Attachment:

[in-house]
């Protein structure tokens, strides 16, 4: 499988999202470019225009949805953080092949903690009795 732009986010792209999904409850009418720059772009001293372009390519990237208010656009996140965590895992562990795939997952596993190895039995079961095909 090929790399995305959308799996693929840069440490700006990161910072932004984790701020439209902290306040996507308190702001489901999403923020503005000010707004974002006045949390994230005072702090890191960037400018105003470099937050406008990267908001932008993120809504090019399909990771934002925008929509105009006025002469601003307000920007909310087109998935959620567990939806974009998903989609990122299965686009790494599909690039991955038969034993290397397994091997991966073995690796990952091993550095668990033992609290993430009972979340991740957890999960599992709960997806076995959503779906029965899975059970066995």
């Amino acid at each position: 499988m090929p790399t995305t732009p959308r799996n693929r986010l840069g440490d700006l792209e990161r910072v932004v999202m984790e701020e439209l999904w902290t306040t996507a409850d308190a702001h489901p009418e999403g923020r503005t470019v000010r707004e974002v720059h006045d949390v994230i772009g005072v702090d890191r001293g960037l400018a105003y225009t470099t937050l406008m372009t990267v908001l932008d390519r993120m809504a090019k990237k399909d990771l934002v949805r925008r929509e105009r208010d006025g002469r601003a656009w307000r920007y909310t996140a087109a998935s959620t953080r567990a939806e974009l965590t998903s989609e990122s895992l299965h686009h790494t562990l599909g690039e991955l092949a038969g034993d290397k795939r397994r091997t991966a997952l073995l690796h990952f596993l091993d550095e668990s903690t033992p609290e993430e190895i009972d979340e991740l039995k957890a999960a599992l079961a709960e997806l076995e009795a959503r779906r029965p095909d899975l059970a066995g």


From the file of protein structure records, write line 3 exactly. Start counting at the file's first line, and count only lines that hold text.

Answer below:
């Amino acid at each position: 499988m090929p790399t995305t732009p959308r799996n693929r986010l840069g440490d700006l792209e990161r910072v932004v999202m984790e701020e439209l999904w902290t306040t996507a409850d308190a702001h489901p009418e999403g923020r503005t470019v000010r707004e974002v720059h006045d949390v994230i772009g005072v702090d890191r001293g960037l400018a105003y225009t470099t937050l406008m372009t990267v908001l932008d390519r993120m809504a090019k990237k399909d990771l934002v949805r925008r929509e105009r208010d006025g002469r601003a656009w307000r920007y909310t996140a087109a998935s959620t953080r567990a939806e974009l965590t998903s989609e990122s895992l299965h686009h790494t562990l599909g690039e991955l092949a038969g034993d290397k795939r397994r091997t991966a997952l073995l690796h990952f596993l091993d550095e668990s903690t033992p609290e993430e190895i009972d979340e991740l039995k957890a999960a599992l079961a709960e997806l076995e009795a959503r779906r029965p095909d899975l059970a066995g």